AP: Of all arts, it’s those we call visual which pose the questions first, while other art forms tend to arrive later. It’s the only true avantgarde, maybe because it doesn’t have the influence of temporality… that’s its privilege, and its curse. Its primacy is develped in linguistic and social microscopic folds, where its diapason is prepared, and which eventually attunes the other arts and taste in general. Sometimes, though, reality ferociously anticipates its visions, and the avantgarde becomes terrorism… This is what often happens: reality hijacks the space of art, displaying all of its destrictive clumsiness… I don’t mean art should self-generate, but I do think it can be characterised by something atemporal: not outside of human time but in constant opposition to historical time. Art is a well, a sort of black hole within which all disciplines precipitate, and from which they reappear in a renewed form. And naturally, it has its genesis in a relationality to everything else; my work is also like that, just that for me the best art happens when it forgets its origins, when it shows itself unbound to all the facts, images, phaenomea which pointed it to this or that solution.
LM: What are the most functional contaminations, in your work?
AP: I’ve spoken elsewhere of a performative aspect of my work; by this I mean something which comes from the work but which is diffused into space and invades it, not something real, or something concerned with time – an opening up of perception which is at the same time theatre, architecture, narration… a completely imaginary dimension which keeps the work immobile yet in motion for the viewer’s gaze. Even when I work in real space, I want it to come across as if it were representational, rather than physical, space; spaces which are also transformed by the spectator, whose presence or movement alters the image. I’m interested in creating the living impression of being inside an image, but not of being still inside it: rather, giving the sense that the spectator enters into a struggle with the image’s essential solitude, and with the contaminations which generated it. My work takes shape in a friction, between a bastard knowledge on the one hand and, on the other, a feeling of belonging to the specificity of art, to its legitimate and direct filiation.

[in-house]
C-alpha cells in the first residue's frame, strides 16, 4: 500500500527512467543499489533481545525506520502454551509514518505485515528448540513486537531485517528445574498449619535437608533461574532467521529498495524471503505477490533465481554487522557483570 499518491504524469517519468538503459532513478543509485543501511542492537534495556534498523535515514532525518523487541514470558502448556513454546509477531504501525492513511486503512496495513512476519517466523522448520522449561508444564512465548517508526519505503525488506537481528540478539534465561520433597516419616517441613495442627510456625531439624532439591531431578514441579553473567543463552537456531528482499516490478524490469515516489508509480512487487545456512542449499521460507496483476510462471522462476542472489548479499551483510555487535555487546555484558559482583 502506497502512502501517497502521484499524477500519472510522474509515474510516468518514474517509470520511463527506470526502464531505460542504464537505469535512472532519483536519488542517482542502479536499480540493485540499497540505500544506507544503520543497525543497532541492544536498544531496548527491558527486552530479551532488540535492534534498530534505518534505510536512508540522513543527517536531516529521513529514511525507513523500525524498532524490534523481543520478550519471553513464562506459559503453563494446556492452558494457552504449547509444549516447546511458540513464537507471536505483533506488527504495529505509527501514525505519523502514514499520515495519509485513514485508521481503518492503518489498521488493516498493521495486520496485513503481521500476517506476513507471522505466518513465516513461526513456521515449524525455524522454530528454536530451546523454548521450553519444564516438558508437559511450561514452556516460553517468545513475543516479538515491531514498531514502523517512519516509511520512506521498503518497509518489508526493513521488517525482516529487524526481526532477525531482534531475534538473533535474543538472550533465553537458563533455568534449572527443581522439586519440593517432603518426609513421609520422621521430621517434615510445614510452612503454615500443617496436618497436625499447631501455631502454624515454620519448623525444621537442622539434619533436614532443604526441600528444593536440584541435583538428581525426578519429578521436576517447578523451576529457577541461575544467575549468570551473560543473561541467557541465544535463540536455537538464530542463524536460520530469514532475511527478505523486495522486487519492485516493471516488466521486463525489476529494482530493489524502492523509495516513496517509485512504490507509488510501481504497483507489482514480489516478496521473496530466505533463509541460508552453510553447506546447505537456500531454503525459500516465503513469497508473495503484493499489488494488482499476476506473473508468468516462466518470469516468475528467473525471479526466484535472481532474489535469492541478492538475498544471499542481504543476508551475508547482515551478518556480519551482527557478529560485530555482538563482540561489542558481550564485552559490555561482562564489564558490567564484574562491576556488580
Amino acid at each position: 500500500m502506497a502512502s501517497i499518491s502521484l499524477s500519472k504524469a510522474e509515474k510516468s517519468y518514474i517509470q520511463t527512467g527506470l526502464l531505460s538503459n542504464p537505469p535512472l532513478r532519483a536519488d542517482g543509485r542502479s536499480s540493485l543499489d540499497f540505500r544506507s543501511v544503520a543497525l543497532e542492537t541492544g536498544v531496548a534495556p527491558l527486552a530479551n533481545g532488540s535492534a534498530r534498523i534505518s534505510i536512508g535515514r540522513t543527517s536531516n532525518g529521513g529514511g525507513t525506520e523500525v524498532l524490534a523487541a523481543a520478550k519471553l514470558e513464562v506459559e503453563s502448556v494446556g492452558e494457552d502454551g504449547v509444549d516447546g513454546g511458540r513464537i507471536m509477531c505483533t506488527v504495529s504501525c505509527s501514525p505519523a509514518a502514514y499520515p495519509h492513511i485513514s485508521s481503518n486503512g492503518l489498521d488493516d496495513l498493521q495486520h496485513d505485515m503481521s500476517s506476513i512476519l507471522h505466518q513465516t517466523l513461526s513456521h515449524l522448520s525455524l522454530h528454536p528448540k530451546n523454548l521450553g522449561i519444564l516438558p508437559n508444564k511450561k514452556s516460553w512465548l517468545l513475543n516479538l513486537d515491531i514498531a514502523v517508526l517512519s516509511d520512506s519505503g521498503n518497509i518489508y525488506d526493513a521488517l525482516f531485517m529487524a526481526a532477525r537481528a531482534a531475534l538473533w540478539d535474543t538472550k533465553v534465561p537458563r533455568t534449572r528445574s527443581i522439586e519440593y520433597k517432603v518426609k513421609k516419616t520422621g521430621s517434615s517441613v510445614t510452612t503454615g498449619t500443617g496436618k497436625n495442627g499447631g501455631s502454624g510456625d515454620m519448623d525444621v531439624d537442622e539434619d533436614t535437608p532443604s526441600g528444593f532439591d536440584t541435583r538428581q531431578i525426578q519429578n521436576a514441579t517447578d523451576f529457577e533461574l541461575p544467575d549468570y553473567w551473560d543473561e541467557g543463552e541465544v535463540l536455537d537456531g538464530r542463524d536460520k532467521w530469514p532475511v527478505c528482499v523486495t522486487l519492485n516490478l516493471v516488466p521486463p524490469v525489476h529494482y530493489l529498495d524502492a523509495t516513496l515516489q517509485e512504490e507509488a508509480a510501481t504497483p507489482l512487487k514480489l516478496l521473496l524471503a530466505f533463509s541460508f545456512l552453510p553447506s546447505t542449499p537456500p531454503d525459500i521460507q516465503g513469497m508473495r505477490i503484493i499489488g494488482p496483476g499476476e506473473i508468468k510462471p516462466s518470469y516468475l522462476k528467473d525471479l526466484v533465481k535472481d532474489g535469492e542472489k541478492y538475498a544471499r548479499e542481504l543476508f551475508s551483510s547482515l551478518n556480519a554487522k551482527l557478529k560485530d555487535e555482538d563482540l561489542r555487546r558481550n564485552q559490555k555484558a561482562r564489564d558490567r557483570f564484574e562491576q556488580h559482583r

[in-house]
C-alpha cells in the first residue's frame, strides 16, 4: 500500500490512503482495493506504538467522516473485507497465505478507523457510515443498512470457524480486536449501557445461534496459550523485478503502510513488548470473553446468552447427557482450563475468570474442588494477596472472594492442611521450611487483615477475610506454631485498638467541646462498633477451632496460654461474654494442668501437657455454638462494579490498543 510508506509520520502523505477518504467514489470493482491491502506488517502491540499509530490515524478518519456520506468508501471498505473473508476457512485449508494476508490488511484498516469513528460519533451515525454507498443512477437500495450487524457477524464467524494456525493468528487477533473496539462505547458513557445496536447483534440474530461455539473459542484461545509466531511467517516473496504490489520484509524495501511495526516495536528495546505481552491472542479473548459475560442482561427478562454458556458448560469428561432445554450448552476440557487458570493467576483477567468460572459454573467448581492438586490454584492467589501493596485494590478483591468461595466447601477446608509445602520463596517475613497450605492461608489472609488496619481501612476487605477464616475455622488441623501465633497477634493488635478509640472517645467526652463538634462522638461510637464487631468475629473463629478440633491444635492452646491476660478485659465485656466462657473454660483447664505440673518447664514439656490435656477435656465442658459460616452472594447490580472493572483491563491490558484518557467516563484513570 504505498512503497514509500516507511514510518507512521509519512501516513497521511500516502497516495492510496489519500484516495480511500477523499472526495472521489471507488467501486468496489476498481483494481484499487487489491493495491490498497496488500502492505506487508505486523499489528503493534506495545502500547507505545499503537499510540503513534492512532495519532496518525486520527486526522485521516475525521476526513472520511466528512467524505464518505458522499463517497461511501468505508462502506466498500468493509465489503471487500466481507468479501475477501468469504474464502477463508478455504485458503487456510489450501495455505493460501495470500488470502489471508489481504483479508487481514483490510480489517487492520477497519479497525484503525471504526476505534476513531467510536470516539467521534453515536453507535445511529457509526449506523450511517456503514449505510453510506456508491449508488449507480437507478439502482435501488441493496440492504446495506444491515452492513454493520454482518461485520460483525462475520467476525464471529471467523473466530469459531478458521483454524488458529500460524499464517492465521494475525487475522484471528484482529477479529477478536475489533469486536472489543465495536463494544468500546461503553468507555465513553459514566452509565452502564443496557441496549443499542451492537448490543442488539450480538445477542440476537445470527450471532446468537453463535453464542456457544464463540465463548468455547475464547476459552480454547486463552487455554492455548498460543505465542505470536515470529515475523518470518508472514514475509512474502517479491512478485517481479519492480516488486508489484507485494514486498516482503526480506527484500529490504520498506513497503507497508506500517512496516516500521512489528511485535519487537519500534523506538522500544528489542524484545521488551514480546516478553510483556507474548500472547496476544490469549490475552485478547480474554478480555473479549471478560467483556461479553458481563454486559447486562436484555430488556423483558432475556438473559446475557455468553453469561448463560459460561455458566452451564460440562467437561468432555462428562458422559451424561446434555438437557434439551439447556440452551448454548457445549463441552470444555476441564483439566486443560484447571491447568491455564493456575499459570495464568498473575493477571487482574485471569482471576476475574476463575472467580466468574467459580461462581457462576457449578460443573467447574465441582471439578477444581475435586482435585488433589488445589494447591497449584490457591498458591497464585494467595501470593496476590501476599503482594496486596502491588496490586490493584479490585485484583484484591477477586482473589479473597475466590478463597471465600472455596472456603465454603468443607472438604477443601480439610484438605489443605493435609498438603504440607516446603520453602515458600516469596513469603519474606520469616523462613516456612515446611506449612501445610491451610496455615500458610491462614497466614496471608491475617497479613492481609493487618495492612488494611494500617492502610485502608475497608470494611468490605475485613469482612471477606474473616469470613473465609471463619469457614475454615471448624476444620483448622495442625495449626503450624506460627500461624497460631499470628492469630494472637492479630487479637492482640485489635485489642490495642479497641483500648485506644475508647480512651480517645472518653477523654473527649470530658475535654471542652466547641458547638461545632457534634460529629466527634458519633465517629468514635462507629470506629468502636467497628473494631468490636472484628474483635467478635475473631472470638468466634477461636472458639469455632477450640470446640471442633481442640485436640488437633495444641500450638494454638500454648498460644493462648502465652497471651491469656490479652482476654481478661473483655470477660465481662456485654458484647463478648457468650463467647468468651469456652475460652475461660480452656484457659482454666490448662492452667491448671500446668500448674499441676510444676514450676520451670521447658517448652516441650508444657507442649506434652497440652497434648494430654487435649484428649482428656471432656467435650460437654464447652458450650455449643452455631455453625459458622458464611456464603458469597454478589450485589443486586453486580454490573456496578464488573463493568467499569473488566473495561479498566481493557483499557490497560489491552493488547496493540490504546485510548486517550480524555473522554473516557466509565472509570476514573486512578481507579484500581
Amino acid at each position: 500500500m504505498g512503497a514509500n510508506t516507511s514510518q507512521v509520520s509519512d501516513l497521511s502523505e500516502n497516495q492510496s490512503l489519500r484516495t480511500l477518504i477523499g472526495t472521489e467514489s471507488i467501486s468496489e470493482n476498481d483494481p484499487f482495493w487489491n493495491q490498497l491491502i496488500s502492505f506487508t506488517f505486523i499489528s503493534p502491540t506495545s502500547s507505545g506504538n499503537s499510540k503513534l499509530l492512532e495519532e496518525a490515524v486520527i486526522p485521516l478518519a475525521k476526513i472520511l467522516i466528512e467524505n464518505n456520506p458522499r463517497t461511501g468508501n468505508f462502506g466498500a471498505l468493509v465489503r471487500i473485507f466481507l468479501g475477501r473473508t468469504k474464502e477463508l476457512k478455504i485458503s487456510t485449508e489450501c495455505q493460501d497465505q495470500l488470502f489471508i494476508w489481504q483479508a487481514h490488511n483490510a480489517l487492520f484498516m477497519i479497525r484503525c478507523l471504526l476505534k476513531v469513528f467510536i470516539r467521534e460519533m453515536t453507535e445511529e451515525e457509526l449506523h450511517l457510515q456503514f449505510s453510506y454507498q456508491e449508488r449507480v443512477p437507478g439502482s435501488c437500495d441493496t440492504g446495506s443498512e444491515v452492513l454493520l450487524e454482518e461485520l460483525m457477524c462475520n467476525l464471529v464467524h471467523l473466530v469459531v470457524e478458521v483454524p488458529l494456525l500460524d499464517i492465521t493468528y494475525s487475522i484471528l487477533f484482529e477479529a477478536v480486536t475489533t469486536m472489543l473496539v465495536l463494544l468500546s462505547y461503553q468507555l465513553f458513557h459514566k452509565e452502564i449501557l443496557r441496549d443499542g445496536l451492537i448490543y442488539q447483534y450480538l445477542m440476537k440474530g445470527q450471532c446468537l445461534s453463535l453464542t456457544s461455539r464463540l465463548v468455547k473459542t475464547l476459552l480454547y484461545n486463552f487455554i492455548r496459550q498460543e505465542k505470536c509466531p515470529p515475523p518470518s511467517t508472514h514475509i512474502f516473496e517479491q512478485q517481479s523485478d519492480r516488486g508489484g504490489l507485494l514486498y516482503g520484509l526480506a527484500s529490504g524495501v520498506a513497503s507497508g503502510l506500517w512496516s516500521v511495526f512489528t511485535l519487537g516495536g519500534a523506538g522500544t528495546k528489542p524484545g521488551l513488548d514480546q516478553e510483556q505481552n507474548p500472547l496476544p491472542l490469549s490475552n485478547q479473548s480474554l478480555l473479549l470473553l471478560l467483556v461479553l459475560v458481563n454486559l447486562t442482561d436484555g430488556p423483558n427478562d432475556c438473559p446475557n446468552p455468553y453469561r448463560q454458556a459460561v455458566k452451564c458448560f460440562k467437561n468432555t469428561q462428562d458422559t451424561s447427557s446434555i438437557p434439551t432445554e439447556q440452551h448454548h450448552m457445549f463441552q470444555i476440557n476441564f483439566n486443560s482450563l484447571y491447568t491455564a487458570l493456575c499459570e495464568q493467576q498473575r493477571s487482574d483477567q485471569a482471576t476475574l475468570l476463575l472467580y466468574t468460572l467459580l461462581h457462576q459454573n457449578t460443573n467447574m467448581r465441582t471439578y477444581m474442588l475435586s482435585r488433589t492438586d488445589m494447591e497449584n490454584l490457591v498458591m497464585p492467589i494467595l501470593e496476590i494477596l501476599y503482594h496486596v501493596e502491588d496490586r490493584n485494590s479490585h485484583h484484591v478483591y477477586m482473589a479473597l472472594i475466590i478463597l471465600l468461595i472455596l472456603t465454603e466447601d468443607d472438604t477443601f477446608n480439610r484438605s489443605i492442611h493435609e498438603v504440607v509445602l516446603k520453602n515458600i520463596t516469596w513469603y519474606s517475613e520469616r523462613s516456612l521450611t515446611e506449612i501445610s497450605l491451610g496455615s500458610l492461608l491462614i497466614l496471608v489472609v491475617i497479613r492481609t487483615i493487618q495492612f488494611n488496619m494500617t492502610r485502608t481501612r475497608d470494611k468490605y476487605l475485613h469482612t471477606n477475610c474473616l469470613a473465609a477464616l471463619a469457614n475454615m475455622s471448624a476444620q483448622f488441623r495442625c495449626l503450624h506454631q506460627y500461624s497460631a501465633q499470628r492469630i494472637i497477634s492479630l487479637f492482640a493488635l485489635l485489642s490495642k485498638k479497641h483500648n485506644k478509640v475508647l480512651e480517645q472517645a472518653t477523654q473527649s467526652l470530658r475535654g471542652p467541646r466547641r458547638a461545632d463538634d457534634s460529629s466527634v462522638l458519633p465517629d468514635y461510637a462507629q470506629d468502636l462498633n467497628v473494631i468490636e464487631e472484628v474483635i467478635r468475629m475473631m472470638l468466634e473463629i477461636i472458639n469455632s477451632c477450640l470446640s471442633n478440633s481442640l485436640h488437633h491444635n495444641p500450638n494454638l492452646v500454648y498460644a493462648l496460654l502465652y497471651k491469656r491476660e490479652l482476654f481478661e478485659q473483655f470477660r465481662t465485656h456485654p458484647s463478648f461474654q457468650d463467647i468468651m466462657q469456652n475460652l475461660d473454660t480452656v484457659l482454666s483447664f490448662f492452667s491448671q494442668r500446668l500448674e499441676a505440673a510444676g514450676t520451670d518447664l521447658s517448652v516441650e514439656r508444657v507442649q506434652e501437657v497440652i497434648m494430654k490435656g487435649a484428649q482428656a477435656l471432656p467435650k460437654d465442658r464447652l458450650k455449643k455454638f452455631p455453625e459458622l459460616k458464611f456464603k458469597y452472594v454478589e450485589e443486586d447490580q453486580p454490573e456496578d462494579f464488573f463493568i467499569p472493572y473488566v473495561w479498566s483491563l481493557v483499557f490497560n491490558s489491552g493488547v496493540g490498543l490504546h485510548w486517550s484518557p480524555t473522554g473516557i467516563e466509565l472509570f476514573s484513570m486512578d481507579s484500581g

LM: Do you frequent artists many in Rome?
AP: Meetings happen when the right places for meeting exist, and these no longer exist, or not yet. Frequentation, amongst artists or amongst anyone, happens when you share facts and ideas, and these are no longer meeting grounds, but grounds of mere exchange. So now frequantations have become singular, and the sharing of ideas has become a sharing of information…
LM: Do you spend time mostly with intellectuals and experts, to better your knowledge?
AP: I try not to frequent experts of any category or discipline; specialists bore me. Whereas I happily spend time with open people who don’t use their knowledge to offend, but who offer their knowledge to you like a headily scented flower.
LM: Do you have an ideological relationship with the everyday?
AP: When I was a student I was an anarchist, and I was fascinated by the writings of the Situationists. I fondly remember Raoul Vaneigem’s Traité de savoir-vivre à l’usage des jeunes générations. I have never given up on the idea that ideology is constructed every day, rather than once and for all.
LM: Do you think the work of art (which is generally meant for an élite) has the power to modify the perception of the world?
AP: I think the destiny of the work of art is to become an integral part of a people, to offer a people a form, a way, an imagination. More precisely, I think the pathway of the work of art and the pathway of a people run parallel, and that as such, they’re destined to meet at the point of infinity, where the dream of art and the popular dream will finally come together.